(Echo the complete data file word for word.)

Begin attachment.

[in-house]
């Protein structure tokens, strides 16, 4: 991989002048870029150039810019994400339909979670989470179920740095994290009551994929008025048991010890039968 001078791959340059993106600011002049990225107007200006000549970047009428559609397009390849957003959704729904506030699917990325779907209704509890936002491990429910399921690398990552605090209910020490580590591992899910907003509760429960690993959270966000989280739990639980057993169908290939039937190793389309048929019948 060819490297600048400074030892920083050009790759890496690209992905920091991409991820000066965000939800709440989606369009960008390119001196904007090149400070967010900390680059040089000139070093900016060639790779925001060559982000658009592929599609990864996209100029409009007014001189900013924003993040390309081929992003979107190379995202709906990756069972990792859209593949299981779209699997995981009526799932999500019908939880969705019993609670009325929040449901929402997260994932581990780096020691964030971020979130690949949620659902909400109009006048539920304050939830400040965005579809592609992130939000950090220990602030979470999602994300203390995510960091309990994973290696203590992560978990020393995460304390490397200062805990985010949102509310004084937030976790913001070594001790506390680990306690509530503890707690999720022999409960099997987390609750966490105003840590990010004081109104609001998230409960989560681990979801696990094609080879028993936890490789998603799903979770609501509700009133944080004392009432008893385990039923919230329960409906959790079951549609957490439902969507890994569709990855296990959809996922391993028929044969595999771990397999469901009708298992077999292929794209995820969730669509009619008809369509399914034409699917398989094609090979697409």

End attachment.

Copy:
[in-house]
């Protein structure tokens, strides 16, 4: 991989002048870029150039810019994400339909979670989470179920740095994290009551994929008025048991010890039968 001078791959340059993106600011002049990225107007200006000549970047009428559609397009390849957003959704729904506030699917990325779907209704509890936002491990429910399921690398990552605090209910020490580590591992899910907003509760429960690993959270966000989280739990639980057993169908290939039937190793389309048929019948 060819490297600048400074030892920083050009790759890496690209992905920091991409991820000066965000939800709440989606369009960008390119001196904007090149400070967010900390680059040089000139070093900016060639790779925001060559982000658009592929599609990864996209100029409009007014001189900013924003993040390309081929992003979107190379995202709906990756069972990792859209593949299981779209699997995981009526799932999500019908939880969705019993609670009325929040449901929402997260994932581990780096020691964030971020979130690949949620659902909400109009006048539920304050939830400040965005579809592609992130939000950090220990602030979470999602994300203390995510960091309990994973290696203590992560978990020393995460304390490397200062805990985010949102509310004084937030976790913001070594001790506390680990306690509530503890707690999720022999409960099997987390609750966490105003840590990010004081109104609001998230409960989560681990979801696990094609080879028993936890490789998603799903979770609501509700009133944080004392009432008893385990039923919230329960409906959790079951549609957490439902969507890994569709990855296990959809996922391993028929044969595999771990397999469901009708298992077999292929794209995820969730669509009619008809369509399914034409699917398989094609090979697409």